Feb 6th 2021
EXTRACT: ".......like Biden, Roosevelt was certainly no revolutionary. His task was to save American capitalism. He was a repairer, a fixer. The New Deal was achieved not because of Roosevelt’s genius or heroism, but because enough people trusted him to act in good faith. That is precisely what people are expecting from Biden, too. He must save US democracy from the ravages of a political crisis. To do so, he must reestablish trust in the system. He has promised to make his country less polarized, and to restore civility and truth to political discourse. In this endeavor, his lack of charisma may turn out to be his greatest strength. For all that he lacks in grandeur, he makes up for by exuding an air of decency."
Feb 2nd 2021
EXTRACT: "Europe must not lose sight of the long game, which inevitably will center on China, not Russia or relations with post-Brexit Britain. China is already establishing a presence in Iran, and demonstrating that it has the capital, know-how, and technology to project power and influence beyond its borders. Should it succeed in turning the Belt and Road Initiative into a line of geopolitical stepping-stones, it might soon emerge at Europe’s southeastern border in a form that no one in the EU foresaw."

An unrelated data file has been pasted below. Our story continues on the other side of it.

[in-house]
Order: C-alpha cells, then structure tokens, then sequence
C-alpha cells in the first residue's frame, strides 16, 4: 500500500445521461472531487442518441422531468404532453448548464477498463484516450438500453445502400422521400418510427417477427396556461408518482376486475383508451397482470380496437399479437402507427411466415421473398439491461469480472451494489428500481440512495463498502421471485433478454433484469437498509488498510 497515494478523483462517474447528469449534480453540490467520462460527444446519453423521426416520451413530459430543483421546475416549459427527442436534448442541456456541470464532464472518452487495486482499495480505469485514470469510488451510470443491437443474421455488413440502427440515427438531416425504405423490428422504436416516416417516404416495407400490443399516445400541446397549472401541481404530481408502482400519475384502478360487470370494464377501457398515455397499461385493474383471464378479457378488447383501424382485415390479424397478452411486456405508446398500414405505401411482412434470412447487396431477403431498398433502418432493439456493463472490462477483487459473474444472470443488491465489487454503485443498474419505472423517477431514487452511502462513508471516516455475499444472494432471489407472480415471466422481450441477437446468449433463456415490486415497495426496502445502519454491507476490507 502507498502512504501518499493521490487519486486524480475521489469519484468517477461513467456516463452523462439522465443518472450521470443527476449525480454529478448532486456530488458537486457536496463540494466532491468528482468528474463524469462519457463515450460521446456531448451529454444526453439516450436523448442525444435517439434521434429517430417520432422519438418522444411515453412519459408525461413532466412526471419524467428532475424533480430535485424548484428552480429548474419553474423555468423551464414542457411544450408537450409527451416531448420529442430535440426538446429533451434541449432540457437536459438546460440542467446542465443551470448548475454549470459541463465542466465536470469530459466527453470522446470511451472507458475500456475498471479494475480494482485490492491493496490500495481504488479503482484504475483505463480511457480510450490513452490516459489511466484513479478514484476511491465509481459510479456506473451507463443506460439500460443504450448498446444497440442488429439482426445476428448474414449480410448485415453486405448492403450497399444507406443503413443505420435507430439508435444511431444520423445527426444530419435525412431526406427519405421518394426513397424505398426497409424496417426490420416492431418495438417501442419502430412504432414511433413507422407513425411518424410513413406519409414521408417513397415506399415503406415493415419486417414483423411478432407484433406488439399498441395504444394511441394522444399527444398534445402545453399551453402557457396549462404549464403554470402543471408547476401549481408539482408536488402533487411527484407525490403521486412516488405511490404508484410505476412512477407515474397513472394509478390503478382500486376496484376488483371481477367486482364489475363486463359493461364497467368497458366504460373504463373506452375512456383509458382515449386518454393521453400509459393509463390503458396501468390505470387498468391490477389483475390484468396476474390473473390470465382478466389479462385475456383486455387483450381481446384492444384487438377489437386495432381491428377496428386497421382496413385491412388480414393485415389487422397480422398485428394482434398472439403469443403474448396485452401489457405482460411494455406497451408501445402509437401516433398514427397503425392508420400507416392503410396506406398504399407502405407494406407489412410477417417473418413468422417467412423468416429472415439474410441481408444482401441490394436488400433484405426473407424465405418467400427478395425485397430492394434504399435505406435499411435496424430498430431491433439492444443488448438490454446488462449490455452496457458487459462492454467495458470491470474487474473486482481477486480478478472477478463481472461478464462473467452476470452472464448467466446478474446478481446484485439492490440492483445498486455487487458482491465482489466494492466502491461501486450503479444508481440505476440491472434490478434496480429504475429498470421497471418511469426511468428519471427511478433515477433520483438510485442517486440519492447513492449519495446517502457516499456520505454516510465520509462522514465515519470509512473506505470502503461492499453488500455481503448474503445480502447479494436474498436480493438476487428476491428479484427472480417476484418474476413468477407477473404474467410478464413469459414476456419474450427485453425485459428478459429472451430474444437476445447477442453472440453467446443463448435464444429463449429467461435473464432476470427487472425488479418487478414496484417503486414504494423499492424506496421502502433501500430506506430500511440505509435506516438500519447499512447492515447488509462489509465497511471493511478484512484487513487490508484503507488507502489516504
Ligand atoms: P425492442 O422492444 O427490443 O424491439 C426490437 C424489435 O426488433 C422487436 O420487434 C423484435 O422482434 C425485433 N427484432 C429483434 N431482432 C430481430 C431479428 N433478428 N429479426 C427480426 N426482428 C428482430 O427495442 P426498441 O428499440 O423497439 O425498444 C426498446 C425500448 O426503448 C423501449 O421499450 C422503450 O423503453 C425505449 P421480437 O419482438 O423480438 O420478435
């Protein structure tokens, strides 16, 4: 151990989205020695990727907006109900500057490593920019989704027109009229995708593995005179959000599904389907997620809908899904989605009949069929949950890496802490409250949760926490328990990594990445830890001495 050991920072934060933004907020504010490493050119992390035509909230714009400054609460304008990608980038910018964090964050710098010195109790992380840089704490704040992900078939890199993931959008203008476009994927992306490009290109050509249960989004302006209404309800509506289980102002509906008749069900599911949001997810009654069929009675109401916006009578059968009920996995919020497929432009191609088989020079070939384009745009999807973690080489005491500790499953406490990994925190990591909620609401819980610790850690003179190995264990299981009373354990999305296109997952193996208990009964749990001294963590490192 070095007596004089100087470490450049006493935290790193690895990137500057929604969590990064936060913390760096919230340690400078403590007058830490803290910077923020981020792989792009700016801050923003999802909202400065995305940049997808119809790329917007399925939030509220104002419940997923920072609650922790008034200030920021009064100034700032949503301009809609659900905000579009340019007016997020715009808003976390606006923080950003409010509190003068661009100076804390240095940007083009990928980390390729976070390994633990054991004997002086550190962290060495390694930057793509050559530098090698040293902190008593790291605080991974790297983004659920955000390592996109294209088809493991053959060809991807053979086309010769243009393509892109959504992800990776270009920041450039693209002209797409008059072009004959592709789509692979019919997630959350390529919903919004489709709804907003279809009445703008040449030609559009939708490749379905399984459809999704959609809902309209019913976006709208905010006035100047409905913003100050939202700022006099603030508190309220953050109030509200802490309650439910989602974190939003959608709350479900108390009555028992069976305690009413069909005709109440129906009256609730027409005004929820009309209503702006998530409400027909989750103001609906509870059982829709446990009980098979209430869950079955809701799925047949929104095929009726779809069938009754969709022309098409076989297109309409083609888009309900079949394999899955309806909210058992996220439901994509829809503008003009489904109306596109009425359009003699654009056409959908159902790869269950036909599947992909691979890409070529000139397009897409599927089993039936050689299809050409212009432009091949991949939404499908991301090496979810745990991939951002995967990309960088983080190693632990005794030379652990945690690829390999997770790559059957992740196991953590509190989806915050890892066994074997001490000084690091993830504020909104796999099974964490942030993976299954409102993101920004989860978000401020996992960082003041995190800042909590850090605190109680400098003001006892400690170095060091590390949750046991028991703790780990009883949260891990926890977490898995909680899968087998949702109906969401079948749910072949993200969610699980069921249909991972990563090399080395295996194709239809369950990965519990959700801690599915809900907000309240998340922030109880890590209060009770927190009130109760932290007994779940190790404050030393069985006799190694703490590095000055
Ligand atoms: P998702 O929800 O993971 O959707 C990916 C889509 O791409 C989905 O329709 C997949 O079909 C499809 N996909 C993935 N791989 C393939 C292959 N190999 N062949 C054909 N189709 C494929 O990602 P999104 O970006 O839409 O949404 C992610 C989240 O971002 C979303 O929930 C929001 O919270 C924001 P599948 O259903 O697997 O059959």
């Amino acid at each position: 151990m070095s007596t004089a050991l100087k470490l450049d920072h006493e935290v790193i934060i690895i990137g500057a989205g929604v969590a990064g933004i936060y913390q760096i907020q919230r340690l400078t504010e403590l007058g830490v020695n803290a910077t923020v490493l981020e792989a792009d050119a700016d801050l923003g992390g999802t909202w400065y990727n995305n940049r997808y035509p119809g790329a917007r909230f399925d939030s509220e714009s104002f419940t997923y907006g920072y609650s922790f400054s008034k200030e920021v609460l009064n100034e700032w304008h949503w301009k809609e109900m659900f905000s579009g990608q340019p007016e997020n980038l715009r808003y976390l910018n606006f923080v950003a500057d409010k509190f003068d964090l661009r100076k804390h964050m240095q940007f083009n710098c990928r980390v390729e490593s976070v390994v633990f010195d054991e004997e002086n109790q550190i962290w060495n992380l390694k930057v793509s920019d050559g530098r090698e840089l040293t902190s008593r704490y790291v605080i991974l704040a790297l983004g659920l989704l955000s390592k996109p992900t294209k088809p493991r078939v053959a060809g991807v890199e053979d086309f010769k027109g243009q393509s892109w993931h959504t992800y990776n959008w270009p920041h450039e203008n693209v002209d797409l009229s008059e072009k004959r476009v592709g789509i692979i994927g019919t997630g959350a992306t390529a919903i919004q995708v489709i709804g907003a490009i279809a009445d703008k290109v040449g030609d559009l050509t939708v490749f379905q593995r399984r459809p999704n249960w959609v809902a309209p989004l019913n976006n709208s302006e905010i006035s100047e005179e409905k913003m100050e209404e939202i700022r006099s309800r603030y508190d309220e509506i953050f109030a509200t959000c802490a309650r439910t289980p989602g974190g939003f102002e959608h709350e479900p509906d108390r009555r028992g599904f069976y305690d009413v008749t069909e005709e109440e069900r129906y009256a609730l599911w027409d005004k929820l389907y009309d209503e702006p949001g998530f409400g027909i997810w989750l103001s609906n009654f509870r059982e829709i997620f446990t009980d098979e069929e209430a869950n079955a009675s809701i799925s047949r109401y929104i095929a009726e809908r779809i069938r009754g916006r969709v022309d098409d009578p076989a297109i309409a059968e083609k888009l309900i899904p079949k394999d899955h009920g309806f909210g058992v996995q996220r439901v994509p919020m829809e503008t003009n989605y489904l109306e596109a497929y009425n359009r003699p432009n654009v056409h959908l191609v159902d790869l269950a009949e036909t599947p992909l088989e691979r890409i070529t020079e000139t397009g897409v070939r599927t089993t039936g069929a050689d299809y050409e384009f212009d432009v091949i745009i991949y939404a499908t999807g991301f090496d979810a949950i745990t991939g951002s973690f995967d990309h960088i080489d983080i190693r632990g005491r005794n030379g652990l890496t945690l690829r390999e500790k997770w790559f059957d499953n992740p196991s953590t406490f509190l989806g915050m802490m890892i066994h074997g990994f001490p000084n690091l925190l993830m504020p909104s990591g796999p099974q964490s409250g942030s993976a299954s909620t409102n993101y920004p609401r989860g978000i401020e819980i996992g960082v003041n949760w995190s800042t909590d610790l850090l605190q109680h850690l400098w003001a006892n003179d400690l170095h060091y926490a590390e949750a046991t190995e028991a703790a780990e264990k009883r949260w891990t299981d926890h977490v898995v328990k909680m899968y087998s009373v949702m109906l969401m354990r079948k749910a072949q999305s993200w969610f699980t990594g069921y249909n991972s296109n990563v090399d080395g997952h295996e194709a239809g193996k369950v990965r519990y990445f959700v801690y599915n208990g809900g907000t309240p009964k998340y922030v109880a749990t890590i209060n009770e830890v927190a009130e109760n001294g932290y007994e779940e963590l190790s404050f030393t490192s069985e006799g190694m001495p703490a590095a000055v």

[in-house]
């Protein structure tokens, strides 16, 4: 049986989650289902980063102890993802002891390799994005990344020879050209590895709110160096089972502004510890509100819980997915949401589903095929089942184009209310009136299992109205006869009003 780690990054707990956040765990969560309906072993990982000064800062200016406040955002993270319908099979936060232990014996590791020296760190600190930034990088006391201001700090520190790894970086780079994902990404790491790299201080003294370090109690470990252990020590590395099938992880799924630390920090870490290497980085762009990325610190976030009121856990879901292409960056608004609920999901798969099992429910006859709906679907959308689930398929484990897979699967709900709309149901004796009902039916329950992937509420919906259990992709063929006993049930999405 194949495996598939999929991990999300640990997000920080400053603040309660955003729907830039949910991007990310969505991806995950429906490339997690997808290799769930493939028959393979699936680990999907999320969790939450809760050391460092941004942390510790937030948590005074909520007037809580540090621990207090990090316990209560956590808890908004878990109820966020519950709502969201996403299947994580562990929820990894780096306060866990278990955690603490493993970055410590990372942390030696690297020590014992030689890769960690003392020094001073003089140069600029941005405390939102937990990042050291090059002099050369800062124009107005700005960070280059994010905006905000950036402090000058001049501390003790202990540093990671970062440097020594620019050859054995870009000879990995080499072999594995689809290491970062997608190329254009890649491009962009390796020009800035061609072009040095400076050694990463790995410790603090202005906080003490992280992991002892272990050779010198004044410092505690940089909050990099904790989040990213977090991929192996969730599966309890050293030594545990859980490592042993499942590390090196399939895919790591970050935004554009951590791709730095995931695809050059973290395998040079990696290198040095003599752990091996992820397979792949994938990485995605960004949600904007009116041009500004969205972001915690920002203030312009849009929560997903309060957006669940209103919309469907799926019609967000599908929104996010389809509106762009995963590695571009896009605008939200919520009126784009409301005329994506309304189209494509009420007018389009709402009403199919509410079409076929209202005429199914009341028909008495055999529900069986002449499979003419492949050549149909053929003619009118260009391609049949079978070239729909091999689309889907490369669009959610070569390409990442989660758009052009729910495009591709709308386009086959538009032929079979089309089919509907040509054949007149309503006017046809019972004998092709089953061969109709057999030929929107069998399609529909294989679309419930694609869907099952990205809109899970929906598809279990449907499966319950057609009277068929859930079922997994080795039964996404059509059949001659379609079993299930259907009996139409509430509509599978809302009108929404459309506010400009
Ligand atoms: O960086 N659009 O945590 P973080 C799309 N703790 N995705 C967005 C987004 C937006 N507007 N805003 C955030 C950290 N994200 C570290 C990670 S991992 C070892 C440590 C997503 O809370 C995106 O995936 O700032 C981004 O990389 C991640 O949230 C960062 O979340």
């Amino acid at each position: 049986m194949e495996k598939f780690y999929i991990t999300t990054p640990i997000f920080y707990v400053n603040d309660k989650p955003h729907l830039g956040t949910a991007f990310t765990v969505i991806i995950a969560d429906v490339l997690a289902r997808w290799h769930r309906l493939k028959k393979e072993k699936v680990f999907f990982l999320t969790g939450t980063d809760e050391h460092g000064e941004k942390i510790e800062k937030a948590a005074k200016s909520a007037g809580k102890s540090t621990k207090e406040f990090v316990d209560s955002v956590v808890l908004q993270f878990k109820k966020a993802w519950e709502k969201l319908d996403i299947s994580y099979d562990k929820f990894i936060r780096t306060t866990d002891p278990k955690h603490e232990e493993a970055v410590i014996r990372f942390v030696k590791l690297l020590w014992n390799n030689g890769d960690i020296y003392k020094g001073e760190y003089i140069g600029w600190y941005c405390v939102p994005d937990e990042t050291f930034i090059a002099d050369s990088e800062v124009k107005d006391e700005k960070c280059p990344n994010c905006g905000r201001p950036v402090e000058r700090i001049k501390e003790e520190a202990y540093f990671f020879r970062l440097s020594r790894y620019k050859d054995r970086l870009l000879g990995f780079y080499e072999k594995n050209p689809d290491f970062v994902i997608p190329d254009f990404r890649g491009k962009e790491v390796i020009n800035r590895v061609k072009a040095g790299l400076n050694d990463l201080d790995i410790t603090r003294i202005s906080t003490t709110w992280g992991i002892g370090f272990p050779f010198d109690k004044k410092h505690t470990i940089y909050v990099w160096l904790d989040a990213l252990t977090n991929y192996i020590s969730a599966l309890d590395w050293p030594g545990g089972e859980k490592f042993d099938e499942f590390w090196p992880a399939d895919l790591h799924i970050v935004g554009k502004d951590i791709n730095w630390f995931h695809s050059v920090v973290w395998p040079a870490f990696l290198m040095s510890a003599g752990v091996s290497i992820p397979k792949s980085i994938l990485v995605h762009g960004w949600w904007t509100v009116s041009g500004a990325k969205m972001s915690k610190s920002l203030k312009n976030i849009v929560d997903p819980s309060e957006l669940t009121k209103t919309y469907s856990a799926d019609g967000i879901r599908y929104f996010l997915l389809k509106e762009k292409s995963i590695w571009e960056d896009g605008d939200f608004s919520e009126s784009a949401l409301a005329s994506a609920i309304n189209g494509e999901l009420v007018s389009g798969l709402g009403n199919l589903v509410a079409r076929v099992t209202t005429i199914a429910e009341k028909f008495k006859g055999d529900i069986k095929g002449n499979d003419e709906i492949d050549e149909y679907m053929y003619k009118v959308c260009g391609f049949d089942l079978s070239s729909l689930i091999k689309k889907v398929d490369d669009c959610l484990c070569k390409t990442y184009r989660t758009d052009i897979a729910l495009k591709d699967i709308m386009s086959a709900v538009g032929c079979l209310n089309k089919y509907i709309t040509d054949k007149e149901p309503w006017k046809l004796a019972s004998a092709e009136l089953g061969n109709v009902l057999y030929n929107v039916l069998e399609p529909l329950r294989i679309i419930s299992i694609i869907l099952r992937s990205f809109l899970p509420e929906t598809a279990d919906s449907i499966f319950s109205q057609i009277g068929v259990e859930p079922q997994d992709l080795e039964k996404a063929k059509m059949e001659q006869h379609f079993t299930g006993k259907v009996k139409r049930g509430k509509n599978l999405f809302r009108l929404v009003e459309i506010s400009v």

Jan 29th 2021
EXTRACT: "One sign of this change is that, unlike all recent Democratic administrations, Biden’s hasn’t paid obeisance to Wall Street by giving bankers top jobs. The new Secretary of the Treasury, Janet Yellen, is a former Federal Reserve chair and academic who has made it clear that she understands the country’s pressing social needs. Moreover, Biden consulted Warren on her economic views, and has named a former Warren adviser as Yellen’s deputy. Yellen’s appointment demonstrates that Biden shares the insight that enabled Trump’s rise: that too many Americans feel that they cannot get a fair share. "